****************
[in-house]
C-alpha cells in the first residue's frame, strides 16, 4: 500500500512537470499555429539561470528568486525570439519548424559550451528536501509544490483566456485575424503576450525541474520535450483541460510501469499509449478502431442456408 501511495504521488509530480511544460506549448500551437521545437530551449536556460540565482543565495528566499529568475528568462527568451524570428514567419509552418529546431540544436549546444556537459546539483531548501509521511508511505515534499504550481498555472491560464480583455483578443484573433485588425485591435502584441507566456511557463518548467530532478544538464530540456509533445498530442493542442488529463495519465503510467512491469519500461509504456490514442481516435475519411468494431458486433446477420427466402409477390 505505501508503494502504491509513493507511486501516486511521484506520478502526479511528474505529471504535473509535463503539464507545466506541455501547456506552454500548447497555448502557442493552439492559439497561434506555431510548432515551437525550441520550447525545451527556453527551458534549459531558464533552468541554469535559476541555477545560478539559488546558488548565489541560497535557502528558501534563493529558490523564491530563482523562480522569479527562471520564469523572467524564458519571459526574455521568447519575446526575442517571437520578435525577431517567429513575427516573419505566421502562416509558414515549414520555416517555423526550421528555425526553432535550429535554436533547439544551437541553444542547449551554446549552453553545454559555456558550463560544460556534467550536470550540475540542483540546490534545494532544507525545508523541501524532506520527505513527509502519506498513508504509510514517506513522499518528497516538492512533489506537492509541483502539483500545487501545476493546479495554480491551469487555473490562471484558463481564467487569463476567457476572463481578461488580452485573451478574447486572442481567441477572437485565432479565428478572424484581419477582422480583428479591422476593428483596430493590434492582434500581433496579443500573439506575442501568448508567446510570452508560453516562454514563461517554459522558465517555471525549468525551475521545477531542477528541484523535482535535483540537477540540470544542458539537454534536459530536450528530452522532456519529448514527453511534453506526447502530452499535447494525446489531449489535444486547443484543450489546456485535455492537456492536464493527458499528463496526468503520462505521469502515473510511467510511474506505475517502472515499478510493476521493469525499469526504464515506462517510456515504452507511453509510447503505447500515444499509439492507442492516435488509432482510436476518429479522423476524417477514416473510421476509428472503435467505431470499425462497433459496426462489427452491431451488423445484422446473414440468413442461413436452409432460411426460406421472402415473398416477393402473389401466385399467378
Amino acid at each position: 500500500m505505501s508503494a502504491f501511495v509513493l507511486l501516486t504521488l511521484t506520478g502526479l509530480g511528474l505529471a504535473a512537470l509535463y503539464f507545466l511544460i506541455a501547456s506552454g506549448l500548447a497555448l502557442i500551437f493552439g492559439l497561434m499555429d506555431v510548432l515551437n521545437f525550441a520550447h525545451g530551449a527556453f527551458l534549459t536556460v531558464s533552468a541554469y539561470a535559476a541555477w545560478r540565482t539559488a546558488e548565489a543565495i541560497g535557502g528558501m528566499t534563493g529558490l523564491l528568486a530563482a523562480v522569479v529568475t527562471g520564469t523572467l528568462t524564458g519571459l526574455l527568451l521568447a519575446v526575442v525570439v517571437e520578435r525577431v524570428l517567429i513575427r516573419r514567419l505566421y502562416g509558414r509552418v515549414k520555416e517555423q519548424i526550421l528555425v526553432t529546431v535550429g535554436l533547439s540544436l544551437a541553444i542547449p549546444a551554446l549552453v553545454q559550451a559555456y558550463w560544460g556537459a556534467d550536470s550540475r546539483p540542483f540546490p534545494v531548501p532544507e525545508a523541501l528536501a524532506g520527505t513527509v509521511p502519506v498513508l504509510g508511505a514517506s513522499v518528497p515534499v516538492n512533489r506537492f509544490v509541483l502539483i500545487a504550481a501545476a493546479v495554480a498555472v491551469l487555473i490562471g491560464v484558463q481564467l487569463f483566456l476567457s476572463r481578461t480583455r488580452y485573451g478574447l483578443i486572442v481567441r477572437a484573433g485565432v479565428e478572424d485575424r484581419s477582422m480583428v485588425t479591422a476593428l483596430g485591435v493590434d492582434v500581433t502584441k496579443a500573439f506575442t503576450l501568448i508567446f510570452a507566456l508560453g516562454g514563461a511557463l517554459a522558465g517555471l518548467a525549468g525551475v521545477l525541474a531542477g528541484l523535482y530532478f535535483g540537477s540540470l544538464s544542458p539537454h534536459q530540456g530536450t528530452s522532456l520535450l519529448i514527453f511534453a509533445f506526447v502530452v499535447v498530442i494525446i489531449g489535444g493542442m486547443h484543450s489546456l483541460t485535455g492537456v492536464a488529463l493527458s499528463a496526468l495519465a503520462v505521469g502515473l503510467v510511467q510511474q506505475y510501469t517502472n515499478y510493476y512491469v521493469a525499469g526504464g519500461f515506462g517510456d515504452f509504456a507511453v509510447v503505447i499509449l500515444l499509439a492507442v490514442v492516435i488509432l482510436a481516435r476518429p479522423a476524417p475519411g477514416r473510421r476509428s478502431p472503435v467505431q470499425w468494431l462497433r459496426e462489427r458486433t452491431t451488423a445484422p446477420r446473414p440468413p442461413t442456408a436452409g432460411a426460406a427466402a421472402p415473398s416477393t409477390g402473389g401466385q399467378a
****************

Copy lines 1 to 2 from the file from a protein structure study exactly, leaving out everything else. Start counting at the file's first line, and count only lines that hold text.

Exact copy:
[in-house]
C-alpha cells in the first residue's frame, strides 16, 4: 500500500512537470499555429539561470528568486525570439519548424559550451528536501509544490483566456485575424503576450525541474520535450483541460510501469499509449478502431442456408 501511495504521488509530480511544460506549448500551437521545437530551449536556460540565482543565495528566499529568475528568462527568451524570428514567419509552418529546431540544436549546444556537459546539483531548501509521511508511505515534499504550481498555472491560464480583455483578443484573433485588425485591435502584441507566456511557463518548467530532478544538464530540456509533445498530442493542442488529463495519465503510467512491469519500461509504456490514442481516435475519411468494431458486433446477420427466402409477390 505505501508503494502504491509513493507511486501516486511521484506520478502526479511528474505529471504535473509535463503539464507545466506541455501547456506552454500548447497555448502557442493552439492559439497561434506555431510548432515551437525550441520550447525545451527556453527551458534549459531558464533552468541554469535559476541555477545560478539559488546558488548565489541560497535557502528558501534563493529558490523564491530563482523562480522569479527562471520564469523572467524564458519571459526574455521568447519575446526575442517571437520578435525577431517567429513575427516573419505566421502562416509558414515549414520555416517555423526550421528555425526553432535550429535554436533547439544551437541553444542547449551554446549552453553545454559555456558550463560544460556534467550536470550540475540542483540546490534545494532544507525545508523541501524532506520527505513527509502519506498513508504509510514517506513522499518528497516538492512533489506537492509541483502539483500545487501545476493546479495554480491551469487555473490562471484558463481564467487569463476567457476572463481578461488580452485573451478574447486572442481567441477572437485565432479565428478572424484581419477582422480583428479591422476593428483596430493590434492582434500581433496579443500573439506575442501568448508567446510570452508560453516562454514563461517554459522558465517555471525549468525551475521545477531542477528541484523535482535535483540537477540540470544542458539537454534536459530536450528530452522532456519529448514527453511534453506526447502530452499535447494525446489531449489535444486547443484543450489546456485535455492537456492536464493527458499528463496526468503520462505521469502515473510511467510511474506505475517502472515499478510493476521493469525499469526504464515506462517510456515504452507511453509510447503505447500515444499509439492507442492516435488509432482510436476518429479522423476524417477514416473510421476509428472503435467505431470499425462497433459496426462489427452491431451488423445484422446473414440468413442461413436452409432460411426460406421472402415473398416477393402473389401466385399467378